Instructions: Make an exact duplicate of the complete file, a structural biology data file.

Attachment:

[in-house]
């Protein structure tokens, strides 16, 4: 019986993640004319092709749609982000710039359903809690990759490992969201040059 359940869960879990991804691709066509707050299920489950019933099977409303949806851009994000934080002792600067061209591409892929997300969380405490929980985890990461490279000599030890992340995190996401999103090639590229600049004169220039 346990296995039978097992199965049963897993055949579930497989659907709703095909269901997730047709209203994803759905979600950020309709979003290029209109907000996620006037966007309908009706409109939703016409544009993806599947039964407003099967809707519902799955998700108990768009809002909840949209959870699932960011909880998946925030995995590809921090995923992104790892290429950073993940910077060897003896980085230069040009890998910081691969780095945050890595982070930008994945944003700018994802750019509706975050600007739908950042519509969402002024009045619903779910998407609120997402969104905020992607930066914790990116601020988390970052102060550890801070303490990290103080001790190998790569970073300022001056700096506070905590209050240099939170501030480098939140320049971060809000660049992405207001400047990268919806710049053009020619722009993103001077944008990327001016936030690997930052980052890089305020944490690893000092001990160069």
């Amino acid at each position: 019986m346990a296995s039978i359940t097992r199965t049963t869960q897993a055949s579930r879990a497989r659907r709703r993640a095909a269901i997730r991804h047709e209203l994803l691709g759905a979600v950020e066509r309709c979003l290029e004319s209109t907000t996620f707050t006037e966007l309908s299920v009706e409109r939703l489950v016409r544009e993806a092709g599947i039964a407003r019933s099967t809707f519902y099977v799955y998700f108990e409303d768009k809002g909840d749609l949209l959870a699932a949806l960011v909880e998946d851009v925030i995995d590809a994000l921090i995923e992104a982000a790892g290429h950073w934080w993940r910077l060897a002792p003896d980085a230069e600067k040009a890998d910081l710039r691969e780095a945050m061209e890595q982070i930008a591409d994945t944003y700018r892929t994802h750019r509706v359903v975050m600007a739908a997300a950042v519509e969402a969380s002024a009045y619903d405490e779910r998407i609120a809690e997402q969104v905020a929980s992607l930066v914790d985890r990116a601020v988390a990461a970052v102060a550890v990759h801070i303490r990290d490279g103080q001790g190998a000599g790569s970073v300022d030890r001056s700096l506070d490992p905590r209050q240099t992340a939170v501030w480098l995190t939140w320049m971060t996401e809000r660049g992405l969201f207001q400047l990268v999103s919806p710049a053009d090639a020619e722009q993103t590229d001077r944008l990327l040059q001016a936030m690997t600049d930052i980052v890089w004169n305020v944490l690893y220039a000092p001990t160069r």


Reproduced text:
[in-house]
């Protein structure tokens, strides 16, 4: 019986993640004319092709749609982000710039359903809690990759490992969201040059 359940869960879990991804691709066509707050299920489950019933099977409303949806851009994000934080002792600067061209591409892929997300969380405490929980985890990461490279000599030890992340995190996401999103090639590229600049004169220039 346990296995039978097992199965049963897993055949579930497989659907709703095909269901997730047709209203994803759905979600950020309709979003290029209109907000996620006037966007309908009706409109939703016409544009993806599947039964407003099967809707519902799955998700108990768009809002909840949209959870699932960011909880998946925030995995590809921090995923992104790892290429950073993940910077060897003896980085230069040009890998910081691969780095945050890595982070930008994945944003700018994802750019509706975050600007739908950042519509969402002024009045619903779910998407609120997402969104905020992607930066914790990116601020988390970052102060550890801070303490990290103080001790190998790569970073300022001056700096506070905590209050240099939170501030480098939140320049971060809000660049992405207001400047990268919806710049053009020619722009993103001077944008990327001016936030690997930052980052890089305020944490690893000092001990160069």
């Amino acid at each position: 019986m346990a296995s039978i359940t097992r199965t049963t869960q897993a055949s579930r879990a497989r659907r709703r993640a095909a269901i997730r991804h047709e209203l994803l691709g759905a979600v950020e066509r309709c979003l290029e004319s209109t907000t996620f707050t006037e966007l309908s299920v009706e409109r939703l489950v016409r544009e993806a092709g599947i039964a407003r019933s099967t809707f519902y099977v799955y998700f108990e409303d768009k809002g909840d749609l949209l959870a699932a949806l960011v909880e998946d851009v925030i995995d590809a994000l921090i995923e992104a982000a790892g290429h950073w934080w993940r910077l060897a002792p003896d980085a230069e600067k040009a890998d910081l710039r691969e780095a945050m061209e890595q982070i930008a591409d994945t944003y700018r892929t994802h750019r509706v359903v975050m600007a739908a997300a950042v519509e969402a969380s002024a009045y619903d405490e779910r998407i609120a809690e997402q969104v905020a929980s992607l930066v914790d985890r990116a601020v988390a990461a970052v102060a550890v990759h801070i303490r990290d490279g103080q001790g190998a000599g790569s970073v300022d030890r001056s700096l506070d490992p905590r209050q240099t992340a939170v501030w480098l995190t939140w320049m971060t996401e809000r660049g992405l969201f207001q400047l990268v999103s919806p710049a053009d090639a020619e722009q993103t590229d001077r944008l990327l040059q001016a936030m690997t600049d930052i980052v890089w004169n305020v944490l690893y220039a000092p001990t160069r």